There is no gentle way of saying this, my Bearcat brothers and sisters, but this is long overdue. I’ll put it bluntly: Your communicative abilities have been annihilated by the word “like.”
A dose of old-fashioned, face-slapping honesty is in order here, so I’ll just come out with it: To those who are hopelessly addicted to the dope that is the word “like” — you sound stupid. You come off as illiterate, and you’re making the rest of us embarrassed to be American. If you say “like” more times in a sentence than all other words combined, or if you find yourself starting sentences that are not comparative in nature with the word “like,” maybe you should seriously consider inventing a whole new language of your own because we don’t want you using ours anymore. At least then a few skinny-jeaned hipsters might actually show you some respect when you speak your gibberish.
It needs to be said that your addiction to “like” is killing you and killing us, and I beg you to seek help. Do it for the children. In case you are somehow unaware that you’re a “like” addict, consider this your official wake-up call — an intervention on behalf of the English language. And if this offends you, then it is precisely you for whom the offense is intended.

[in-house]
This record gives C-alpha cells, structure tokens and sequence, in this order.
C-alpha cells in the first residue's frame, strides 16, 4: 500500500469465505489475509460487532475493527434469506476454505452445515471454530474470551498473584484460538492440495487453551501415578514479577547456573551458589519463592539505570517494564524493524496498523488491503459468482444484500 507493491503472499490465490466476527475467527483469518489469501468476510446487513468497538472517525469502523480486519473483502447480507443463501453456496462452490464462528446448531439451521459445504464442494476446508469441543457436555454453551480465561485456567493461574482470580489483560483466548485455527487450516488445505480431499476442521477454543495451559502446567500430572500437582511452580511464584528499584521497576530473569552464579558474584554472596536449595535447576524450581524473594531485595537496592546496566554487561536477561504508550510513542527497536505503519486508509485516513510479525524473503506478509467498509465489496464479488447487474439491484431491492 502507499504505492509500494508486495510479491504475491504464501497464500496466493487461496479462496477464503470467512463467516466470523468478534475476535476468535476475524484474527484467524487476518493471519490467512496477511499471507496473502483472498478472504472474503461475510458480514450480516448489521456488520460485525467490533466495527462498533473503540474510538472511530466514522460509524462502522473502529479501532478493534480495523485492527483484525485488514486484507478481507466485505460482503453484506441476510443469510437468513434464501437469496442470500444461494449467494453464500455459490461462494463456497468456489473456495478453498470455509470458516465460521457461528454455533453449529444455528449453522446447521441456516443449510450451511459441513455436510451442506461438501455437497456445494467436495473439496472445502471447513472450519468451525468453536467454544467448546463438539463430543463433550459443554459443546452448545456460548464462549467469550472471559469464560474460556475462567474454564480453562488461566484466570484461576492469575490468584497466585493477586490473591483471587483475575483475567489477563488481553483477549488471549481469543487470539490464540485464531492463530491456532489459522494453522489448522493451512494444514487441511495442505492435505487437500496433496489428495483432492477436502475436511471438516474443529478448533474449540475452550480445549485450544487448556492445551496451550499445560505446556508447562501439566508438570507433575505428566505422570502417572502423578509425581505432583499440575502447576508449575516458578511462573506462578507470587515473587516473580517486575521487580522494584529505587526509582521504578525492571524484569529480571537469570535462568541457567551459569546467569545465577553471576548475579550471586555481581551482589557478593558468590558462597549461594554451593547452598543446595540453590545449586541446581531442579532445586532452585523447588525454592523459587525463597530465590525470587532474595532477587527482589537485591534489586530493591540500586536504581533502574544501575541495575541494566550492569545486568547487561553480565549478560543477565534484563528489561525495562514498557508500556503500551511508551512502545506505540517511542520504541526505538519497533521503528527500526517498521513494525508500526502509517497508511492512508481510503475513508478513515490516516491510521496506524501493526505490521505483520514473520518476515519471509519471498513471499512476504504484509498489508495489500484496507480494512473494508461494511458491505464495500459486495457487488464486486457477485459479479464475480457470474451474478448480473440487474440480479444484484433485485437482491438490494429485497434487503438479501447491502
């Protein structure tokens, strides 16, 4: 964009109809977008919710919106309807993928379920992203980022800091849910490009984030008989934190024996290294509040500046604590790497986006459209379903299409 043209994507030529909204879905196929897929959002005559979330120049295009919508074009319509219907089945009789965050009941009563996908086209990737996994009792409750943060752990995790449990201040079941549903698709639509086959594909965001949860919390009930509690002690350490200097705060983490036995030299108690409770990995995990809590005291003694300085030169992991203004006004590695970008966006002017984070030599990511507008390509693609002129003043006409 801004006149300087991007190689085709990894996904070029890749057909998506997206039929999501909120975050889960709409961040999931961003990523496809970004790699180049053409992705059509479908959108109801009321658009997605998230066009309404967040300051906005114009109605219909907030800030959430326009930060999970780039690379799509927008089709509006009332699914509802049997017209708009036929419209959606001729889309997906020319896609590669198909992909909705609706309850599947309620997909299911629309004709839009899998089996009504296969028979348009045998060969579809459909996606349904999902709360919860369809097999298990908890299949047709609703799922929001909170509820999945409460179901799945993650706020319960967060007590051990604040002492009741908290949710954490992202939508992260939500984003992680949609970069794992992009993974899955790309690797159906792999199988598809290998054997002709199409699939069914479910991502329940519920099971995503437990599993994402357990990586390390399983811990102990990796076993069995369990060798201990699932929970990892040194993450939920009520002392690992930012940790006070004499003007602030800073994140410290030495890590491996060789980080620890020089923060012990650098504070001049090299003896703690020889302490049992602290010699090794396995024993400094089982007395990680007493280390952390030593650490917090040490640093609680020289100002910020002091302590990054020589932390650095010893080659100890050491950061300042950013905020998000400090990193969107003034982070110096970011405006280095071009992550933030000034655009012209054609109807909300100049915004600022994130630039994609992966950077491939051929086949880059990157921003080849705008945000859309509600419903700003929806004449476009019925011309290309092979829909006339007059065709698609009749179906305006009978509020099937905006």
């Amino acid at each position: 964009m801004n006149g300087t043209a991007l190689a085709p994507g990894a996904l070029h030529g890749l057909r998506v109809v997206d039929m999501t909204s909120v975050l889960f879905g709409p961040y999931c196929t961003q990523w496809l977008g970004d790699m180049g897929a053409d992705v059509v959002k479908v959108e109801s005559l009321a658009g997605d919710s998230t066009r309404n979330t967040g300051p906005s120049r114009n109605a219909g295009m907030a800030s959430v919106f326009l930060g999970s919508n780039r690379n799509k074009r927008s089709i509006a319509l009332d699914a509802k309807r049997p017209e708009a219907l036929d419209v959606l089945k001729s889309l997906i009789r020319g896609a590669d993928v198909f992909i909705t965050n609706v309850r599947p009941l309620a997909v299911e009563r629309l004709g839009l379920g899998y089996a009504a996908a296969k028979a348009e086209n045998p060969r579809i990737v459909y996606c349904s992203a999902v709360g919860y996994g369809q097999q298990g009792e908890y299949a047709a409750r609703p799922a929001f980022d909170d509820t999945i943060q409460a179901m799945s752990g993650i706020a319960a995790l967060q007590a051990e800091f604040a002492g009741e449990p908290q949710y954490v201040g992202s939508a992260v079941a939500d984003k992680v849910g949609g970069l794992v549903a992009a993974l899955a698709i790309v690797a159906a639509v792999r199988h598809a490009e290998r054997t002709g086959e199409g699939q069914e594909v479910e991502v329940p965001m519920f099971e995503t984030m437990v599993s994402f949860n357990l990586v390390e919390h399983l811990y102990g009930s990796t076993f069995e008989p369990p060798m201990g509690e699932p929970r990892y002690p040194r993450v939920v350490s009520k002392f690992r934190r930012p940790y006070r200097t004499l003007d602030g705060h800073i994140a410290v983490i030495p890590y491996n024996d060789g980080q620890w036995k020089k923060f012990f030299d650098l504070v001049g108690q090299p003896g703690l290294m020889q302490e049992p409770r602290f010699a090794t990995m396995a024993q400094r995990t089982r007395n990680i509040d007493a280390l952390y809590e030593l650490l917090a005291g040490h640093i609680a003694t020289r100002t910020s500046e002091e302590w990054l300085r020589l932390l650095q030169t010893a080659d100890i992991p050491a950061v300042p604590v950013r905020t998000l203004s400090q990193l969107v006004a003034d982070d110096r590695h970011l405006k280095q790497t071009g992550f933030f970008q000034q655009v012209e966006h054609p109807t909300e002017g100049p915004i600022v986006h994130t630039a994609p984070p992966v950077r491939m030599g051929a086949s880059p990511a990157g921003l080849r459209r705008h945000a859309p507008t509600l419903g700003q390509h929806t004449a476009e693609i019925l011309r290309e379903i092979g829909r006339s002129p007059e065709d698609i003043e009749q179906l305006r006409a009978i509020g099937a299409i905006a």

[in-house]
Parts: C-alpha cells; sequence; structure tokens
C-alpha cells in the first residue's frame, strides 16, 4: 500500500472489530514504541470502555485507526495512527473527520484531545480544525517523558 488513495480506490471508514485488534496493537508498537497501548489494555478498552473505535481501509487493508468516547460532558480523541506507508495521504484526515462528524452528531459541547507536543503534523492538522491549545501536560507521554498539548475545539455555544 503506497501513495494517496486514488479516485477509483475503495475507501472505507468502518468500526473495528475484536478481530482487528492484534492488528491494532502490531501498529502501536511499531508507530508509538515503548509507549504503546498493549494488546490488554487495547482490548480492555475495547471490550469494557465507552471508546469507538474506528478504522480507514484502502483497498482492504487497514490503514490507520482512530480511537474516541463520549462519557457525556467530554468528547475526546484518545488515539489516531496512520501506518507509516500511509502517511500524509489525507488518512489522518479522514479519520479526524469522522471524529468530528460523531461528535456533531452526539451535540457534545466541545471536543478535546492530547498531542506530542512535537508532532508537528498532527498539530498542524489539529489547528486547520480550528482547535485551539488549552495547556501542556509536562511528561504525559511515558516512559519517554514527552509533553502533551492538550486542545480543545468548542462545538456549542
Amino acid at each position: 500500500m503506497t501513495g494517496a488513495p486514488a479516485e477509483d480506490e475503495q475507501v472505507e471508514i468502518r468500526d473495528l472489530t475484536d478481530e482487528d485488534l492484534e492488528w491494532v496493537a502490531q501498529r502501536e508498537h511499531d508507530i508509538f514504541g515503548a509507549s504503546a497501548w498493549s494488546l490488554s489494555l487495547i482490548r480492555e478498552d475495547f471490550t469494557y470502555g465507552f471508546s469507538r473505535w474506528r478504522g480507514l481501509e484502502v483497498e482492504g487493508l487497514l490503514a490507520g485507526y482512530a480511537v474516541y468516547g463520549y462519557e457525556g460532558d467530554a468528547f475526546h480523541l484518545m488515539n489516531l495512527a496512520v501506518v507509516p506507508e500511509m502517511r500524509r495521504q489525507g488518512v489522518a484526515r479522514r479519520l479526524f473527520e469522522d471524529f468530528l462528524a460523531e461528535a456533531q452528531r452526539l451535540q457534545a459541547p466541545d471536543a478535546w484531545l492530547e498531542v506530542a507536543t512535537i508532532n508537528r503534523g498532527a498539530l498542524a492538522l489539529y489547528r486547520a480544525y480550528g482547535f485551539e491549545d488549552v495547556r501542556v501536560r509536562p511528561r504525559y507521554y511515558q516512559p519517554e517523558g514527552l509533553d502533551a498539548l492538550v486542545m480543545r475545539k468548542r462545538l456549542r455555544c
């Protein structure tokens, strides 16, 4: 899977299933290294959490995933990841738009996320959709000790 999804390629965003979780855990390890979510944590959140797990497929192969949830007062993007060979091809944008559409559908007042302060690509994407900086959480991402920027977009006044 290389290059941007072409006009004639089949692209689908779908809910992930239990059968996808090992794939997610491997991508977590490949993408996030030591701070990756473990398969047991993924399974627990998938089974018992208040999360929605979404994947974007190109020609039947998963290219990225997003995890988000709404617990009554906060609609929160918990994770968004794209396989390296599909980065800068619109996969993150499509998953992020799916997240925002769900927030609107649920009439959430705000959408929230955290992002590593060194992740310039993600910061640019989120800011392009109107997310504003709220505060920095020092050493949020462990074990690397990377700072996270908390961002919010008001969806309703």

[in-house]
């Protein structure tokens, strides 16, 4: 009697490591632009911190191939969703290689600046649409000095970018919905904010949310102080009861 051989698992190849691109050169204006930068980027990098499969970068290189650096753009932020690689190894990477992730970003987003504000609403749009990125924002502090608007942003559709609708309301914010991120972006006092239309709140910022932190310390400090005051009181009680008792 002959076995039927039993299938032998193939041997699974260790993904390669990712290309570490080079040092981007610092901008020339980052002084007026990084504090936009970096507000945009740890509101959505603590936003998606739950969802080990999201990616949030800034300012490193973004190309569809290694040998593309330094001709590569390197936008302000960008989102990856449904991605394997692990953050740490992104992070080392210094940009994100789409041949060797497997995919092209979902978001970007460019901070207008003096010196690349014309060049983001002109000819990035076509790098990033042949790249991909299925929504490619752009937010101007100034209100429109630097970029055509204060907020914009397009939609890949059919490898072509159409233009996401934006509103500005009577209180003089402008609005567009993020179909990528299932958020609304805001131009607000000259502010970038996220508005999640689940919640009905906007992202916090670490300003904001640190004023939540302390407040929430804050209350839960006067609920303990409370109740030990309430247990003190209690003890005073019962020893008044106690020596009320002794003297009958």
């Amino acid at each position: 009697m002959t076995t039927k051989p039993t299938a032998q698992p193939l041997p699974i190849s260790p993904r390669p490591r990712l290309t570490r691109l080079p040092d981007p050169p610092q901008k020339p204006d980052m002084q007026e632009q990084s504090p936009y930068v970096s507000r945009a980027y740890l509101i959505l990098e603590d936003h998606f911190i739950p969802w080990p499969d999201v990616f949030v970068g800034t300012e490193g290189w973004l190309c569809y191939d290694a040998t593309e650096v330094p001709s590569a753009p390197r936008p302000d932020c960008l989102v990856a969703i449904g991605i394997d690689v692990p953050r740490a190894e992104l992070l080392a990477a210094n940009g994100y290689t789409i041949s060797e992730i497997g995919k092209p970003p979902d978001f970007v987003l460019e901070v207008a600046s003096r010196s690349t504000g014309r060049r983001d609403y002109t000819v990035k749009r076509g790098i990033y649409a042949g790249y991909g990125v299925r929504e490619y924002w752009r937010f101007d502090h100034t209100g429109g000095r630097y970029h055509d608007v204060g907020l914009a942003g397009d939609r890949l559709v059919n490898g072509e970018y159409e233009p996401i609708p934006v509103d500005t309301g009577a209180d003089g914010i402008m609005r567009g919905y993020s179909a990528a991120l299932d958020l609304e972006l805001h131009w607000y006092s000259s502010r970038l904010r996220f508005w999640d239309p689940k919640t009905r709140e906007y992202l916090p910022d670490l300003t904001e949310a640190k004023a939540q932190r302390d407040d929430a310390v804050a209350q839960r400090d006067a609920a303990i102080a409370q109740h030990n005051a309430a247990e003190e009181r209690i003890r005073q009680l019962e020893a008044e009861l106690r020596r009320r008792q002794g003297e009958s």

I was on an overcrowded Off Campus College Transport bus the other day, and unfortunately I couldn’t help but overhear a troubling conversation between two young female students standing close to me. Keeping in mind that this example could just as easily be two guys, allow me to expose a short snippet from their incessant and barely coherent exchange. One girl said, “Like, I told him, like, ‘I’m not like having sex with you tonight. Like, literally, I just met you.’ Like, I was confused though, like, he was like totally hot.” I’m not exaggerating here; this is how she talked. As she went on, I found my face and neck getting hot with hatred, every “like” stabbing my brain with hot, angry word needles, deeper and deeper until I started to feel sweat accumulate on my forehead. Just when I thought I was going to stroke out, her friend chimed in and it was worse! By this point, white-hot rage was taking over. I clutched my heaving chest and told myself, “Breathe, old buddy, don’t wile out, you’re so close to getting that degree. Winter session in the psych ward looks horrible on a grad school application.”
By picking on these two young ladies, I’m not at all suggesting or advocating for a fascistic orthodoxy of linguistics here. There is no “correct” or inherently superior form of language. Plus, we all use infinitely variant dialects, we all stutter and stammer, say “ums” or “ahs” and misuse all of our words, both written and spoken, in countless ways every day. It’s not a perfect art. But come on, people. All I’m suggesting is to slow the “like” roll. Check yourself out in a verbal mirror from time to time; you might find you’re not nearly as pretty as you think.
Lastly, for you “literally” junkies out there, this rant applies to you as well. Know thy language, know thyself.
Class 0f 2014